“The president said he will now work with our allies to get a better agreement with Iran. I hope that happens—an agreement that makes our country and the world safer from the possibility of a nuclear-armed Iran.”

Meanwhile, AOL founder Steve Case and J.D. Vance, the author of “Hillbilly Elegy” were in the city Tuesday along with Kimbal Musk of The Kitchen Group, Greg Becker of Silicon Valley Bank, FedEx founder Fred Smith and Santosh Sankar of Dynamo. Memphis is the second of several cities on the “Rise of the Rest” bus tour by Case and Vance, meant to bring more attention to start ups away from the coasts – in what some call fly-over country. The day’s events came to a high point Tuesday evening at Clayborn Temple where eight start-ups pitched for a $100k investment from Case’s “Rise of the Rest” seed fund. The pick of the eight was Soundways, a music and audio startup that works in streaming, video gaming, automotives and consumer electronics. And there were other investors at Clayborn for the pitch. The local venture capital firm Innova decided to invest another $100k in Soundways. More on the Memphis stop when next we meet.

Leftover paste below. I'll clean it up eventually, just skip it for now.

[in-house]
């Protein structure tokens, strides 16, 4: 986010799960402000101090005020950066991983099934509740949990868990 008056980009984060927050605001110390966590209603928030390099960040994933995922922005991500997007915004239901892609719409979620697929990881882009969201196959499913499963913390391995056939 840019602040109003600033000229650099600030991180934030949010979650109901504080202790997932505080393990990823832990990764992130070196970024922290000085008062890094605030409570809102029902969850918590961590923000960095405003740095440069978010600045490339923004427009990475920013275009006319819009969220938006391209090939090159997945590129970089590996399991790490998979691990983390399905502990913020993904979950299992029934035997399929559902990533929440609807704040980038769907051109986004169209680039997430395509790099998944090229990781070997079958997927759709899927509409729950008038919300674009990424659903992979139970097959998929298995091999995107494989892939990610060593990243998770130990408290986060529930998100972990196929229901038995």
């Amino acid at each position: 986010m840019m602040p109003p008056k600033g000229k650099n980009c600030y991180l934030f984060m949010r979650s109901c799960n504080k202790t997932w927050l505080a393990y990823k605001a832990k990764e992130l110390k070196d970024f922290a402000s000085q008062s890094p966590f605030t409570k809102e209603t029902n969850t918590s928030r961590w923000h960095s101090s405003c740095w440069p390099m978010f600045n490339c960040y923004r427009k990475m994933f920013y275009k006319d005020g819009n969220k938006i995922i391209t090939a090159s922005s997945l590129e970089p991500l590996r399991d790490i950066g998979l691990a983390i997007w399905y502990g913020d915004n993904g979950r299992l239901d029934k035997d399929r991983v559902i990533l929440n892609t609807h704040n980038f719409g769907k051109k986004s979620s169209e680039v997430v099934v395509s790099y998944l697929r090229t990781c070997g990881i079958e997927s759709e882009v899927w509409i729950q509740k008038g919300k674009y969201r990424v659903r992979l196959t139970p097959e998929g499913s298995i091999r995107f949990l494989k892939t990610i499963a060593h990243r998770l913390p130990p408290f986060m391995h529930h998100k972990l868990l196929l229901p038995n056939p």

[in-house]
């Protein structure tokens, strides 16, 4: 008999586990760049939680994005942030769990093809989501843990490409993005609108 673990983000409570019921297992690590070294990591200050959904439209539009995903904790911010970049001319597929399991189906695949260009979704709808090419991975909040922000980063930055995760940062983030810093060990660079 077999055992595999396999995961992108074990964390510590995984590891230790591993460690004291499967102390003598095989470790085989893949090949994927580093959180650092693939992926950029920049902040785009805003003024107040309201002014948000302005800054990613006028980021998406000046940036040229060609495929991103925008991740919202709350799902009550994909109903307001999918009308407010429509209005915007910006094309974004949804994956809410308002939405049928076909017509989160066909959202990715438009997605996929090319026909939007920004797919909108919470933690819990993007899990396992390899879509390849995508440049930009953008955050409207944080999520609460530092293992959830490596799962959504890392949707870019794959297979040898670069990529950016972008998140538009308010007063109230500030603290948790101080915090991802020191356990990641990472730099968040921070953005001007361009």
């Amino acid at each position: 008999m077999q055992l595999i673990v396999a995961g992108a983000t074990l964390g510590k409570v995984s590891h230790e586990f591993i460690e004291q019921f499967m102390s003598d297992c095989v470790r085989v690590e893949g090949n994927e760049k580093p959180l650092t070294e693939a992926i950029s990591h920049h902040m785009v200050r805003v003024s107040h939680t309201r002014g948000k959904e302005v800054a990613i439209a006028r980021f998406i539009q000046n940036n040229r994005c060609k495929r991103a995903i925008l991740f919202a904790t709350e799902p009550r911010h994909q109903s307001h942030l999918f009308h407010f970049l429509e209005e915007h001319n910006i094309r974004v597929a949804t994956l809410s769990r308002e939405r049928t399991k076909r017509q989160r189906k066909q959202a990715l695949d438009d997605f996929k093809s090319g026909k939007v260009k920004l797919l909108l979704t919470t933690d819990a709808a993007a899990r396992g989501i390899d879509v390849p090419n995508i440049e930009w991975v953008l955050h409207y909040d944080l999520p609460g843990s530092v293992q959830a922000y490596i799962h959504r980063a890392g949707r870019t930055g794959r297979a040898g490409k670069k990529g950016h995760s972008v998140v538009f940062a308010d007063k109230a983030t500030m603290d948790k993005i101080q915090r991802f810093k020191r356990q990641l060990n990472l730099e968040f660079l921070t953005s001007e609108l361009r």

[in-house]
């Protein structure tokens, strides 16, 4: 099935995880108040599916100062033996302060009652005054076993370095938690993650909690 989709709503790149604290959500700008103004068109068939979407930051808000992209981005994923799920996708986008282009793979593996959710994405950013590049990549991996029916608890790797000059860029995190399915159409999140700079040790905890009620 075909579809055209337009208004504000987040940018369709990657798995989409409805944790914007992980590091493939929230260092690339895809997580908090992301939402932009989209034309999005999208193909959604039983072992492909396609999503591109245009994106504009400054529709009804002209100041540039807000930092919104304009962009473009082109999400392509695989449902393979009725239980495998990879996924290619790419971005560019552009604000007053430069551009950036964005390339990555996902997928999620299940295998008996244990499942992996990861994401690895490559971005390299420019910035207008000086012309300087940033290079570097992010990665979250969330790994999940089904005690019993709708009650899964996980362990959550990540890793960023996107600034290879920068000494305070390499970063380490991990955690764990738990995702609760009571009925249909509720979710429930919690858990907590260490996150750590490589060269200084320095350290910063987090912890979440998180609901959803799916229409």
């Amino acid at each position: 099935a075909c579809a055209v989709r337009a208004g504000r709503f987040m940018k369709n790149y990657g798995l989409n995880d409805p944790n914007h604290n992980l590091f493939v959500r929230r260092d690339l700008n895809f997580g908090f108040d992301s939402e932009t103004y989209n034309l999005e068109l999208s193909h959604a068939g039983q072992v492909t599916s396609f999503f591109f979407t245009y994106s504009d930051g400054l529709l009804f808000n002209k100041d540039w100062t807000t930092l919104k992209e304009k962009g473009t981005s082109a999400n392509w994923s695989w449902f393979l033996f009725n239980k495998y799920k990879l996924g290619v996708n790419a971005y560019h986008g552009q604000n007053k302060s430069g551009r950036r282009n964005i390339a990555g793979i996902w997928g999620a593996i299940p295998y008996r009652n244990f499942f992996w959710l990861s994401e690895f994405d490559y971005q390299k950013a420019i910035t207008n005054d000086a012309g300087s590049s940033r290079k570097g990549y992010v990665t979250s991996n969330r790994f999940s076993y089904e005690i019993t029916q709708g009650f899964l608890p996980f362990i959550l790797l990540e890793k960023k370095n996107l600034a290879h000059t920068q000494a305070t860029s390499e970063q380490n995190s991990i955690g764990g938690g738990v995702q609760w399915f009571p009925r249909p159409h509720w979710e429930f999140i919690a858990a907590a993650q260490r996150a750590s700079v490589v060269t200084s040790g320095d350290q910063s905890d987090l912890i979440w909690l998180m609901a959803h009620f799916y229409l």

Checkers is expanding its Memphis presence with owners who have a lot of experience with fast food and fast food in Memphis.

Tricks of the trade in fast food as Checkers shows signs of expanding in the area and modeling a new look in its modular design.

Tigers tennis on the road later this week to Starkville for an NCAA tournament. Where is your bracket?

U.S. Attorney General Jeff Sessions on immigration at a law enforcement conference Tuesday in Gatlinburg. Here’s the basic version. And here is the Sessions text from the DOJ website including kudos to Larry Laurenzi of the Memphis U.S. Attorney’s office who is retiring as first assistant after serving as interim U.S. Attorney across several changes in administration at the White House and, more importantly, after 36 years as a federal prosecutor.

Jason Shelton, the mayor of Tupelo, pulls out of the special U.S. Senate race in Mississippi.

Italian dining at MEM.

Atop our Memphis Newsmakers segment, Evans Petree shareholder Elizabeth Stengel on construction law and Herbie Hancock.

PROPERTY SALES 68 162 2,781
MORTGAGES 60 97 1,880
BUILDING PERMITS 148 769 6,470
BANKRUPTCIES 61 172 1,149